The windowed Fourier ridges (WFRn) algorithm can successfully estimate parameters, including local frequencies, phase, and fringe amplitude froma noisy exponential phase field (EPF). In the WFRn, many windowed Fourier kernels gjðxÞ are generated and compared with a real EPF patch. Among these kernels, the one with the highest similarity (ridge) is singled out as the best match. The parameters from the best windowed Fourier kernel are used for our estimation. Although not the best, a number of other kernels are actually quite good (the exact definition of “good” will be defined hereafter). It is of interest to determine whether a team of good members can do a better and faster job than the single best individual. This idea will be explored and developed into a windowed Fourier filtering (WFFn) algorithm, a sister algorithm of the WFRn. Different from the WFRn, which is a parametric algorithm, the WFF is nonparametric.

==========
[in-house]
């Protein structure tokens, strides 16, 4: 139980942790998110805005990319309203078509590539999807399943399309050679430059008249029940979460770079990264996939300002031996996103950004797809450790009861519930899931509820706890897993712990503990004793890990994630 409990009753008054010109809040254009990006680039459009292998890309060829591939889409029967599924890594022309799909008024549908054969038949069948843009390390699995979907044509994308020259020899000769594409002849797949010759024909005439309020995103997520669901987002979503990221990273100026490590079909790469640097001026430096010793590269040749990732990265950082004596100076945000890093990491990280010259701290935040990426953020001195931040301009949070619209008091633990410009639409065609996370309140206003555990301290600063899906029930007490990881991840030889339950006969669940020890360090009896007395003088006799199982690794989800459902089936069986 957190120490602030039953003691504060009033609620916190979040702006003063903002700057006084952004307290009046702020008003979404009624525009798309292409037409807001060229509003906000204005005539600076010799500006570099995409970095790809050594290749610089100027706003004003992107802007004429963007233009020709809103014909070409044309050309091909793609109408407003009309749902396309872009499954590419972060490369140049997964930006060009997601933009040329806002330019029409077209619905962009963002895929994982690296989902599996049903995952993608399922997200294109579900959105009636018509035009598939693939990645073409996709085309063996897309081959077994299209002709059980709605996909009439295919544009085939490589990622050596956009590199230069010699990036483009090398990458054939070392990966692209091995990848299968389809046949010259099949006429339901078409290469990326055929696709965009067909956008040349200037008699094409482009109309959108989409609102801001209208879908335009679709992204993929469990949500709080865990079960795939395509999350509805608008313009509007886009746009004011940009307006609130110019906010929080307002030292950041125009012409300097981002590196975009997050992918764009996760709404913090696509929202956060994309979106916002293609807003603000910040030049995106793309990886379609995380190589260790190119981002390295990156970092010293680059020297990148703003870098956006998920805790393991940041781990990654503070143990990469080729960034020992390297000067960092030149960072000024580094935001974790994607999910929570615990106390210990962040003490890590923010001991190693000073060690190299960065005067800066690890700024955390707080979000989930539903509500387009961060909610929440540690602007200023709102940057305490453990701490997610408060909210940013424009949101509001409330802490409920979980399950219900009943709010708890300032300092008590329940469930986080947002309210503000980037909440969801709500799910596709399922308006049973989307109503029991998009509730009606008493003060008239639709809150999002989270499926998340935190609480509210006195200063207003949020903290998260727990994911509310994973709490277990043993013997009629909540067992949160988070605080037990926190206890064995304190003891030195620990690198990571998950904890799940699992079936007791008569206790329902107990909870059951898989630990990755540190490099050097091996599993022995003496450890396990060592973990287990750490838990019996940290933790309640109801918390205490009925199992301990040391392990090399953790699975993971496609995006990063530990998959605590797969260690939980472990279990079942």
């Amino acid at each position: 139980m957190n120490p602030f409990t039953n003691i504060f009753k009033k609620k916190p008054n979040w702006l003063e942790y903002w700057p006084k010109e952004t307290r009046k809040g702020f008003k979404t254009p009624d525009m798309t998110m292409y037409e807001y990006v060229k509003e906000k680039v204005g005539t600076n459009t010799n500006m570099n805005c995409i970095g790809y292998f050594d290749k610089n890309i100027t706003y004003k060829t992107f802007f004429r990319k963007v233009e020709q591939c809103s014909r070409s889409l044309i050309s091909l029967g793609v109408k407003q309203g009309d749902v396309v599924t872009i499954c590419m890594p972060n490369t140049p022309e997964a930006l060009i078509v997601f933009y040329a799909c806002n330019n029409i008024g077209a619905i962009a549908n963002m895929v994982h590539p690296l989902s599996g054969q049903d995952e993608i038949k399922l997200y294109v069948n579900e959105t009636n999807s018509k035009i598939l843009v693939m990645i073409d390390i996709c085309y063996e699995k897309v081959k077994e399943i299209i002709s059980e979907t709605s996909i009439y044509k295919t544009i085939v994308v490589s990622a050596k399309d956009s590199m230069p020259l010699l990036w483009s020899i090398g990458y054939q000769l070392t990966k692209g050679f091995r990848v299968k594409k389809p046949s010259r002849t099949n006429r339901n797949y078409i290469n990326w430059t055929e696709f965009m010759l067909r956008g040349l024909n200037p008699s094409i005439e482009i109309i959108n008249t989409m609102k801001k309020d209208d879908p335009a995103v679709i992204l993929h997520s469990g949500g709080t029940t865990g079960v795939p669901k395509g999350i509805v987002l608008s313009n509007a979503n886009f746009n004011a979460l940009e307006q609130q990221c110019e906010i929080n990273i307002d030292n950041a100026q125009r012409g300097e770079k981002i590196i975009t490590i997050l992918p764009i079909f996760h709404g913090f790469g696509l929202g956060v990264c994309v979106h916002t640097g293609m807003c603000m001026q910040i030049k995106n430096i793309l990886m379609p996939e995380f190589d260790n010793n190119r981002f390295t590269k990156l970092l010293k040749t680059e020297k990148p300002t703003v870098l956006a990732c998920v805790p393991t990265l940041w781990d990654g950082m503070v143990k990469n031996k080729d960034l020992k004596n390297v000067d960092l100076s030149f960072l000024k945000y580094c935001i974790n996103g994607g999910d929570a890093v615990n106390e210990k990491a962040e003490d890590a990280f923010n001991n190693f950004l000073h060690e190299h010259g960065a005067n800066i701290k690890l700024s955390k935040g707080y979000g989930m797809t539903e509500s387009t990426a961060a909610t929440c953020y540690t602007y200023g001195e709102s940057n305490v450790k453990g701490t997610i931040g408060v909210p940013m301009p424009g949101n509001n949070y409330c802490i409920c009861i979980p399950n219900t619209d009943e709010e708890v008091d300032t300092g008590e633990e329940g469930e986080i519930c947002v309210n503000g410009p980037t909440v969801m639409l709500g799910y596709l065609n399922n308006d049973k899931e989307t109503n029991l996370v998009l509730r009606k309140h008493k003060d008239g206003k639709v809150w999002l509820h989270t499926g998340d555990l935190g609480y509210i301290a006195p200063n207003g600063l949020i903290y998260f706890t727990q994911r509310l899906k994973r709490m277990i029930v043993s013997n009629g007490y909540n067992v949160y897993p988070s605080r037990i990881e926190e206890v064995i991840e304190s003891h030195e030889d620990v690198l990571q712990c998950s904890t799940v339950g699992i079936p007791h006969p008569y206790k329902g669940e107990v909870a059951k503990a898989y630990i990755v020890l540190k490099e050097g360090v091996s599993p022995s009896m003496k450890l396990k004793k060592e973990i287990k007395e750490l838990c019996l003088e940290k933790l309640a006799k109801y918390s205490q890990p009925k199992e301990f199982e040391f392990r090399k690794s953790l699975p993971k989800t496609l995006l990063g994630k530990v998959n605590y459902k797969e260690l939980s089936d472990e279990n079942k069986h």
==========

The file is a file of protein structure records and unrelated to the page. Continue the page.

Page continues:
This chapter is organized as follows. The first four sections are devoted to the 1D WFF algorithm, including a description (Section 3.1), error analysis (Section 3.2), implementation and verification (Section 3.3), and performance for a higher-order polynomial phase (Section 3.4). The subsequent four sections are devoted to the 2D WFF with the same structure and include a description (Section 3.5), error analysis (Section 3.6), implementation and verification (Section 3.7), and performance for a higher-order polynomial phase (Section 3.8). Two real examples are given in Section 3.9, and higher dimensions are considered in Section 3.10.
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